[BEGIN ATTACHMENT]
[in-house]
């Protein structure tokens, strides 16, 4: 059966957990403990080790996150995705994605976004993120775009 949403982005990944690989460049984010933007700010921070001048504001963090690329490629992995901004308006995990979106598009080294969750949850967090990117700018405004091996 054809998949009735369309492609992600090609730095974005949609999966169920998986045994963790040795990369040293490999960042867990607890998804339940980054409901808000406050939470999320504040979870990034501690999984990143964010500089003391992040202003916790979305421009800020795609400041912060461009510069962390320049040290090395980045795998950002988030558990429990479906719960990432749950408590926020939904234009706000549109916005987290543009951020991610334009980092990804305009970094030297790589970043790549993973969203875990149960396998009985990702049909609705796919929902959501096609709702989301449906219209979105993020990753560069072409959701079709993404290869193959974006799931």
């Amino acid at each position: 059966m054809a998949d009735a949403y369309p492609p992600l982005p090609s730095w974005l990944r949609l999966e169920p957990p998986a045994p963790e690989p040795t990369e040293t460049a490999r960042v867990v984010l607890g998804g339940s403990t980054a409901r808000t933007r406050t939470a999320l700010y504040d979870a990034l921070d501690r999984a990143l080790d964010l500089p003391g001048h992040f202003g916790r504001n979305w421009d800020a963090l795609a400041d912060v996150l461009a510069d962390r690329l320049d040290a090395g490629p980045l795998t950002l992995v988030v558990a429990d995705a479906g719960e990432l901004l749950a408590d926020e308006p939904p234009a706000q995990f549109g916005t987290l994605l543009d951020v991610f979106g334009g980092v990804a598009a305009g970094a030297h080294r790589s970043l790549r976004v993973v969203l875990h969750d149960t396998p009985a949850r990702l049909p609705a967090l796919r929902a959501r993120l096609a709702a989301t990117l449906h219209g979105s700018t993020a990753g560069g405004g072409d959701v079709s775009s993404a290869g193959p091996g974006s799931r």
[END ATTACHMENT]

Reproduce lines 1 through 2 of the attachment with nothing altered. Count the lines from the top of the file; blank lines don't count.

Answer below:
[in-house]
């Protein structure tokens, strides 16, 4: 059966957990403990080790996150995705994605976004993120775009 949403982005990944690989460049984010933007700010921070001048504001963090690329490629992995901004308006995990979106598009080294969750949850967090990117700018405004091996 054809998949009735369309492609992600090609730095974005949609999966169920998986045994963790040795990369040293490999960042867990607890998804339940980054409901808000406050939470999320504040979870990034501690999984990143964010500089003391992040202003916790979305421009800020795609400041912060461009510069962390320049040290090395980045795998950002988030558990429990479906719960990432749950408590926020939904234009706000549109916005987290543009951020991610334009980092990804305009970094030297790589970043790549993973969203875990149960396998009985990702049909609705796919929902959501096609709702989301449906219209979105993020990753560069072409959701079709993404290869193959974006799931």